Understanding IntelliTrace Part V: Advanced IntelliTrace Settings

This is a multi-part series, you can find the other parts here:

Understanding IntelliTrace Part I: What the @#$% is IntelliTrace?

Understanding IntelliTrace Part II: Where Do I Use IntelliTrace?

Understanding IntelliTrace Part III: IntelliTrace Events

Understanding IntelliTrace Part IV: IntelliTrace Calls



Before we get started I want to be absolutely clear: there is nothing “advanced” about the setting we are going to talk about. The word “advanced” in this case could (and probably should) be replaced with “miscellaneous” or, better yet, “stuff you should always have turned on”. I am, of course, talking about the setting found at Tools | Options | IntelliTrace | Advanced:

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We will go though each of these in order and make sure you are clear on reasons for usage. Remember we are using the Brian Keller Virtual Machine with the Tailspin Toys sample code for these posts although this specific post can be used with any codebase.




IntelliTrace Logs

Running IntelliTrace sessions is great but the experience ends when you stop debugging.  Try it and see what I mean. Get some IntelliTrace info up doing one of the exercises in the previous post:

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Now stop debugging. Notice the IntelliTrace window completely goes away and there is no way to bring it back UNLESS you start a new debugging session or record an IntelliTrace log file. How do we get a log file? Just go to | Options | IntelliTrace | Advanced and select Store IntelliTrace Recordings In This Directory:

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You might also want to create a new local directory with a shorter path to hold your logs:

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Now you have a place for your IntelliTrace sessions to be stored:

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We will dig into the specifics of what the log files contain in a later post however feel free to open one of these up and poke around on your own if you want.



Best Practice: Always turn on IntelliTrace logs.




Log File Size

The next decision to make is our log file size. I suggest a minimum of 500MB to 1GB regardless of activity.  If in doubt then go with No Size Limit but watch the file closely. Choose your size carefully. Here are the criteria you need to consider when choosing log file size:

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Cyclical Log Files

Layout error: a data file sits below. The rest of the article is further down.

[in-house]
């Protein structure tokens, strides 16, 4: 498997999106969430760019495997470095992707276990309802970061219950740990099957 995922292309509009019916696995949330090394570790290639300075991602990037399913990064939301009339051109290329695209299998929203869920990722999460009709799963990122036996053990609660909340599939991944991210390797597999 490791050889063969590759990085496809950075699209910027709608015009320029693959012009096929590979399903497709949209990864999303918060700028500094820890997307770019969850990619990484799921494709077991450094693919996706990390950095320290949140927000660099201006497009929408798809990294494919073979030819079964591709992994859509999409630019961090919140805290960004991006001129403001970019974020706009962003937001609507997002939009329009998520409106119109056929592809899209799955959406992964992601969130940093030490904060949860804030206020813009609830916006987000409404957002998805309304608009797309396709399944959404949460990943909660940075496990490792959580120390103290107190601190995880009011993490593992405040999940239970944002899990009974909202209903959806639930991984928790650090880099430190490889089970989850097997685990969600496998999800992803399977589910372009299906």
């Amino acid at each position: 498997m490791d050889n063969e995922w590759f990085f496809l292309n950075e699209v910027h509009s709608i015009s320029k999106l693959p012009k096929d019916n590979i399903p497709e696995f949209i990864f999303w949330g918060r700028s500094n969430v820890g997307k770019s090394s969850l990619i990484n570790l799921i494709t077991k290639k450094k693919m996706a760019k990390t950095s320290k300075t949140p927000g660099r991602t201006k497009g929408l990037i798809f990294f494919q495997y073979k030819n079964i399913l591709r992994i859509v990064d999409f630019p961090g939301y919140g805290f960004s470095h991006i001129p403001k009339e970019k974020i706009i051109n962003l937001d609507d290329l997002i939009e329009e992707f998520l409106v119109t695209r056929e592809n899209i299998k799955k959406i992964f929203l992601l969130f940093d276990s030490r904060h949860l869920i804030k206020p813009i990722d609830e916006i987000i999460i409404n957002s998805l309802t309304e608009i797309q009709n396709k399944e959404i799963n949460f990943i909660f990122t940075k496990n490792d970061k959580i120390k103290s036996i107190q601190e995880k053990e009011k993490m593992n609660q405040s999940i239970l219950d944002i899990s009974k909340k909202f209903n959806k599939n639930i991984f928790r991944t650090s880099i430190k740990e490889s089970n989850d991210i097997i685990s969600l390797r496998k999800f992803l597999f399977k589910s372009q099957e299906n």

The log files are cyclic which means that when it fills up it will begin overwriting the oldest entries in favor of newer ones.


Collection Type

Are you collecting Events Only or Events and Calls? Events Only consumes much less space so you can go with smaller log sizes if needed. Events and Calls will require significantly more space so plan accordingly.


Time Window

The size of your log file determines, in essence, your time window. Capturing 500MB will capture half the time window that 1GB will. Since the log files are cyclic they will only capture a sliding time window until the trace stops.




Navigation Gutter

We will explore navigation more in another post but, for now, leave this setting selected:

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This will give you special navigation features that are useful when troubleshooting IntelliTrace Calls:

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Turning it off simply removes the navigation buttons and the gutter:

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Symbol and Source Lookups

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Symbol Path Lookup

Selecting the Enable Team Foundation Server Symbol Path Lookup option will enable the system so that when you are using IntelliTrace or an IntelliTrace log file it can use the build information to automatically try and pull down the matching symbol information for the build you are debugging. This option assumes you have a TFS Build server set up.



Source Server Support

Selecting the Prompt To Enable Source Server Support option actually will give you a dialog that will automatically turn on another option found at Tools | Options | Debugging | General | Enable Source Server Support:

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To clarify what this means I’ll point you to the documentation on this option and what it says:



Tells the Visual Studio debugger to get source files from source servers that implement the SrcSrv (srcsrv.dll) protocol. Team Foundation Server and and the Debugging Tools for Windows are two source servers that implement the protocol.



To expand on this we can go to another source for more information:



When there is no source code on the local machine or the PDB file does not match the source code, you can use Source Server to help debug an application. Source Server takes requests for files and returns the actual files. Source Server runs by means of a DLL file named srcsrv.dll. Source Server reads the application's PDB file, which contains pointers to the source code repository, as well as commands used to retrieve source code from the repository.





This area of IntelliTrace is fairly easy to wrap you head around in terms of decision-making: turn everything on. The only real question is what size your log file needs to be. As I teach you more advanced techniques just make sure you don’t fill up your drive with an unattended IntelliTrace session that is being logged.